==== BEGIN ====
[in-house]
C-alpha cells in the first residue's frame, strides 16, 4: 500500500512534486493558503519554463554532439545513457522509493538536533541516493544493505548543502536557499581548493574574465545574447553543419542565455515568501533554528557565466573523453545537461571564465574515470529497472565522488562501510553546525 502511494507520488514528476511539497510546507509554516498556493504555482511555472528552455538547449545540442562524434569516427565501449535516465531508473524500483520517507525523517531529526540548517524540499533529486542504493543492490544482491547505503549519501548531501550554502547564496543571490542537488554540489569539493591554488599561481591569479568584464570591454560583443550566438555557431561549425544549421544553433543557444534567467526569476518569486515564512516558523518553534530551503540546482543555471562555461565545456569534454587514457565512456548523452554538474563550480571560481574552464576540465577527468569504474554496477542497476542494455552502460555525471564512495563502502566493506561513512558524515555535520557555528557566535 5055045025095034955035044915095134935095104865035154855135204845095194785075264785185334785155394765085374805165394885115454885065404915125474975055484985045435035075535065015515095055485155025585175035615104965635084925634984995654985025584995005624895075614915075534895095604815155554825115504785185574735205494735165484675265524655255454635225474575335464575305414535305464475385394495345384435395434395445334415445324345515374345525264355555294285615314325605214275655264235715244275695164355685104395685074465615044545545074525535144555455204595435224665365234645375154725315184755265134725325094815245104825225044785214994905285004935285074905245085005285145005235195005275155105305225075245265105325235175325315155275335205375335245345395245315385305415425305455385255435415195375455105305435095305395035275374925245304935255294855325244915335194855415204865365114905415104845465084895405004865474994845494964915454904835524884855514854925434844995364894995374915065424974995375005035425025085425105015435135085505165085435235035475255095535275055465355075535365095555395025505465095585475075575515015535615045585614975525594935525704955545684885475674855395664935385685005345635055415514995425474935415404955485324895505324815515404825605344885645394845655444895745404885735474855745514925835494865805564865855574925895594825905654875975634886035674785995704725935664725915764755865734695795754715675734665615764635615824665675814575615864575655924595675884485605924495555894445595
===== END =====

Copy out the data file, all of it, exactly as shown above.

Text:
[in-house]
C-alpha cells in the first residue's frame, strides 16, 4: 500500500512534486493558503519554463554532439545513457522509493538536533541516493544493505548543502536557499581548493574574465545574447553543419542565455515568501533554528557565466573523453545537461571564465574515470529497472565522488562501510553546525 502511494507520488514528476511539497510546507509554516498556493504555482511555472528552455538547449545540442562524434569516427565501449535516465531508473524500483520517507525523517531529526540548517524540499533529486542504493543492490544482491547505503549519501548531501550554502547564496543571490542537488554540489569539493591554488599561481591569479568584464570591454560583443550566438555557431561549425544549421544553433543557444534567467526569476518569486515564512516558523518553534530551503540546482543555471562555461565545456569534454587514457565512456548523452554538474563550480571560481574552464576540465577527468569504474554496477542497476542494455552502460555525471564512495563502502566493506561513512558524515555535520557555528557566535 5055045025095034955035044915095134935095104865035154855135204845095194785075264785185334785155394765085374805165394885115454885065404915125474975055484985045435035075535065015515095055485155025585175035615104965635084925634984995654985025584995005624895075614915075534895095604815155554825115504785185574735205494735165484675265524655255454635225474575335464575305414535305464475385394495345384435395434395445334415445324345515374345525264355555294285615314325605214275655264235715244275695164355685104395685074465615044545545074525535144555455204595435224665365234645375154725315184755265134725325094815245104825225044785214994905285004935285074905245085005285145005235195005275155105305225075245265105325235175325315155275335205375335245345395245315385305415425305455385255435415195375455105305435095305395035275374925245304935255294855325244915335194855415204865365114905415104845465084895405004865474994845494964915454904835524884855514854925434844995364894995374915065424974995375005035425025085425105015435135085505165085435235035475255095535275055465355075535365095555395025505465095585475075575515015535615045585614975525594935525704955545684885475674855395664935385685005345635055415514995425474935415404955485324895505324815515404825605344885645394845655444895745404885735474855745514925835494865805564865855574925895594825905654875975634886035674785995704725935664725915764755865734695795754715675734665615764635615824665675814575615864575655924595675884485605924495555894445595